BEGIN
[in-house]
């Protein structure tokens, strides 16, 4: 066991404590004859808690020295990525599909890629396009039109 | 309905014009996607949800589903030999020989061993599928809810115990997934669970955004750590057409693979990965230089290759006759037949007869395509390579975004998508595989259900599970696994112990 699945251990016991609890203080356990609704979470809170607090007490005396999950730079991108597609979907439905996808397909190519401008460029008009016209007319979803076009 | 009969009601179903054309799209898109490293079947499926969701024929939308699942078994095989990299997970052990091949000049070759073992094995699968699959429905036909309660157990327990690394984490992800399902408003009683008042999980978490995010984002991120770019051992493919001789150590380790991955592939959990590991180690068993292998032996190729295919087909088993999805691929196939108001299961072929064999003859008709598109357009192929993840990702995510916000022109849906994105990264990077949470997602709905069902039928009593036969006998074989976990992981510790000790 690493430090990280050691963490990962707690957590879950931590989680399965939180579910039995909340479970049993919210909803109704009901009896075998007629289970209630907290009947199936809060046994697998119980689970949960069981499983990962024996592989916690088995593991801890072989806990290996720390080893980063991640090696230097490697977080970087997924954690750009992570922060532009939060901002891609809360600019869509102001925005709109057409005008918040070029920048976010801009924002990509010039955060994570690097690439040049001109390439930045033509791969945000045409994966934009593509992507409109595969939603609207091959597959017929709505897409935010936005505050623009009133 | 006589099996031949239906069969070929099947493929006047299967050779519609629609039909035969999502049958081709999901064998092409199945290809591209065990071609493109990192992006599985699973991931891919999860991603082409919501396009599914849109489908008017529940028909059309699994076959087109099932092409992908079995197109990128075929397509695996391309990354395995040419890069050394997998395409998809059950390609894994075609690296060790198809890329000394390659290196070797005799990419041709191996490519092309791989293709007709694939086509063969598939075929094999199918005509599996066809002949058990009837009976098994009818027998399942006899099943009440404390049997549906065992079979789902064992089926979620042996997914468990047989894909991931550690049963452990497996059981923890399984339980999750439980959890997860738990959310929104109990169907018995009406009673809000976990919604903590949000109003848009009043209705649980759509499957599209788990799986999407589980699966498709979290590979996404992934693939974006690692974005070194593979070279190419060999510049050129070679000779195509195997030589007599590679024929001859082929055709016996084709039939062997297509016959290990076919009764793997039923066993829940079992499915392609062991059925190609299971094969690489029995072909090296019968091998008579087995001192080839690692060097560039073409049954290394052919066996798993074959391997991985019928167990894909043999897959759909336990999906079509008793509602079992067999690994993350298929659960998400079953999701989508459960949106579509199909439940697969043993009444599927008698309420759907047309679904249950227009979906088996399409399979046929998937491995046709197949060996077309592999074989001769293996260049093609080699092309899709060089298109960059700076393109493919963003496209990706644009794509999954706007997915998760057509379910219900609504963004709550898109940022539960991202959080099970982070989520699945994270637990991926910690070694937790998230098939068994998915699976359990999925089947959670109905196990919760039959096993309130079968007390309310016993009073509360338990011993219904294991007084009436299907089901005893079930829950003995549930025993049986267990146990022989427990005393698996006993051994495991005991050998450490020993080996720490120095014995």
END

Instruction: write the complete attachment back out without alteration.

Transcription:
[in-house]
């Protein structure tokens, strides 16, 4: 066991404590004859808690020295990525599909890629396009039109 | 309905014009996607949800589903030999020989061993599928809810115990997934669970955004750590057409693979990965230089290759006759037949007869395509390579975004998508595989259900599970696994112990 699945251990016991609890203080356990609704979470809170607090007490005396999950730079991108597609979907439905996808397909190519401008460029008009016209007319979803076009 | 009969009601179903054309799209898109490293079947499926969701024929939308699942078994095989990299997970052990091949000049070759073992094995699968699959429905036909309660157990327990690394984490992800399902408003009683008042999980978490995010984002991120770019051992493919001789150590380790991955592939959990590991180690068993292998032996190729295919087909088993999805691929196939108001299961072929064999003859008709598109357009192929993840990702995510916000022109849906994105990264990077949470997602709905069902039928009593036969006998074989976990992981510790000790 690493430090990280050691963490990962707690957590879950931590989680399965939180579910039995909340479970049993919210909803109704009901009896075998007629289970209630907290009947199936809060046994697998119980689970949960069981499983990962024996592989916690088995593991801890072989806990290996720390080893980063991640090696230097490697977080970087997924954690750009992570922060532009939060901002891609809360600019869509102001925005709109057409005008918040070029920048976010801009924002990509010039955060994570690097690439040049001109390439930045033509791969945000045409994966934009593509992507409109595969939603609207091959597959017929709505897409935010936005505050623009009133 | 006589099996031949239906069969070929099947493929006047299967050779519609629609039909035969999502049958081709999901064998092409199945290809591209065990071609493109990192992006599985699973991931891919999860991603082409919501396009599914849109489908008017529940028909059309699994076959087109099932092409992908079995197109990128075929397509695996391309990354395995040419890069050394997998395409998809059950390609894994075609690296060790198809890329000394390659290196070797005799990419041709191996490519092309791989293709007709694939086509063969598939075929094999199918005509599996066809002949058990009837009976098994009818027998399942006899099943009440404390049997549906065992079979789902064992089926979620042996997914468990047989894909991931550690049963452990497996059981923890399984339980999750439980959890997860738990959310929104109990169907018995009406009673809000976990919604903590949000109003848009009043209705649980759509499957599209788990799986999407589980699966498709979290590979996404992934693939974006690692974005070194593979070279190419060999510049050129070679000779195509195997030589007599590679024929001859082929055709016996084709039939062997297509016959290990076919009764793997039923066993829940079992499915392609062991059925190609299971094969690489029995072909090296019968091998008579087995001192080839690692060097560039073409049954290394052919066996798993074959391997991985019928167990894909043999897959759909336990999906079509008793509602079992067999690994993350298929659960998400079953999701989508459960949106579509199909439940697969043993009444599927008698309420759907047309679904249950227009979906088996399409399979046929998937491995046709197949060996077309592999074989001769293996260049093609080699092309899709060089298109960059700076393109493919963003496209990706644009794509999954706007997915998760057509379910219900609504963004709550898109940022539960991202959080099970982070989520699945994270637990991926910690070694937790998230098939068994998915699976359990999925089947959670109905196990919760039959096993309130079968007390309310016993009073509360338990011993219904294991007084009436299907089901005893079930829950003995549930025993049986267990146990022989427990005393698996006993051994495991005991050998450490020993080996720490120095014995």